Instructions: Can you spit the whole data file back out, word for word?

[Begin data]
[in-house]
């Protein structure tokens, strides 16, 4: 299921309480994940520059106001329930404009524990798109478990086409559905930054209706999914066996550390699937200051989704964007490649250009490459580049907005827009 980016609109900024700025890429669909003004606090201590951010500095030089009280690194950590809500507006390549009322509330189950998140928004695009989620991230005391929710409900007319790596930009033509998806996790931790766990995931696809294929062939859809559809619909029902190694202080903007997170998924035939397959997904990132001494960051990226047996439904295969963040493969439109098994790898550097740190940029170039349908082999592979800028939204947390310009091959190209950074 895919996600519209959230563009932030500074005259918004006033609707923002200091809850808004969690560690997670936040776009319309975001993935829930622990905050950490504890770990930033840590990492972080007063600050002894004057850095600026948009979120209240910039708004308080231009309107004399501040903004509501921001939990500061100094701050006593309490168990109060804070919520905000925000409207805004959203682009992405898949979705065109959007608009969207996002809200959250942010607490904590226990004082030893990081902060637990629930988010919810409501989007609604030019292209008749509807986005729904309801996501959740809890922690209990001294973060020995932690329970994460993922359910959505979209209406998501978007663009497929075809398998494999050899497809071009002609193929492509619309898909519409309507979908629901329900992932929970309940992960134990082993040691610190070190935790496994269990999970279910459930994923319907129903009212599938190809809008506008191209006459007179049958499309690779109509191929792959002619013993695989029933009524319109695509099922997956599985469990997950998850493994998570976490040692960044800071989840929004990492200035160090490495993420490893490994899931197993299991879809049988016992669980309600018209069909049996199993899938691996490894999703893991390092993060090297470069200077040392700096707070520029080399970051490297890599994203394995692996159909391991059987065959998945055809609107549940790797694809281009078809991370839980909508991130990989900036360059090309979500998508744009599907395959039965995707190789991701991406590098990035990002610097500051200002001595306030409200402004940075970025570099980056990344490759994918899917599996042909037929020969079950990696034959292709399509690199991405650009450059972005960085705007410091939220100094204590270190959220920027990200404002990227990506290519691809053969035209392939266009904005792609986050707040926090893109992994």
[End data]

[in-house]
């Protein structure tokens, strides 16, 4: 299921309480994940520059106001329930404009524990798109478990086409559905930054209706999914066996550390699937200051989704964007490649250009490459580049907005827009 980016609109900024700025890429669909003004606090201590951010500095030089009280690194950590809500507006390549009322509330189950998140928004695009989620991230005391929710409900007319790596930009033509998806996790931790766990995931696809294929062939859809559809619909029902190694202080903007997170998924035939397959997904990132001494960051990226047996439904295969963040493969439109098994790898550097740190940029170039349908082999592979800028939204947390310009091959190209950074 895919996600519209959230563009932030500074005259918004006033609707923002200091809850808004969690560690997670936040776009319309975001993935829930622990905050950490504890770990930033840590990492972080007063600050002894004057850095600026948009979120209240910039708004308080231009309107004399501040903004509501921001939990500061100094701050006593309490168990109060804070919520905000925000409207805004959203682009992405898949979705065109959007608009969207996002809200959250942010607490904590226990004082030893990081902060637990629930988010919810409501989007609604030019292209008749509807986005729904309801996501959740809890922690209990001294973060020995932690329970994460993922359910959505979209209406998501978007663009497929075809398998494999050899497809071009002609193929492509619309898909519409309507979908629901329900992932929970309940992960134990082993040691610190070190935790496994269990999970279910459930994923319907129903009212599938190809809008506008191209006459007179049958499309690779109509191929792959002619013993695989029933009524319109695509099922997956599985469990997950998850493994998570976490040692960044800071989840929004990492200035160090490495993420490893490994899931197993299991879809049988016992669980309600018209069909049996199993899938691996490894999703893991390092993060090297470069200077040392700096707070520029080399970051490297890599994203394995692996159909391991059987065959998945055809609107549940790797694809281009078809991370839980909508991130990989900036360059090309979500998508744009599907395959039965995707190789991701991406590098990035990002610097500051200002001595306030409200402004940075970025570099980056990344490759994918899917599996042909037929020969079950990696034959292709399509690199991405650009450059972005960085705007410091939220100094204590270190959220920027990200404002990227990506290519691809053969035209392939266009904005792609986050707040926090893109992994």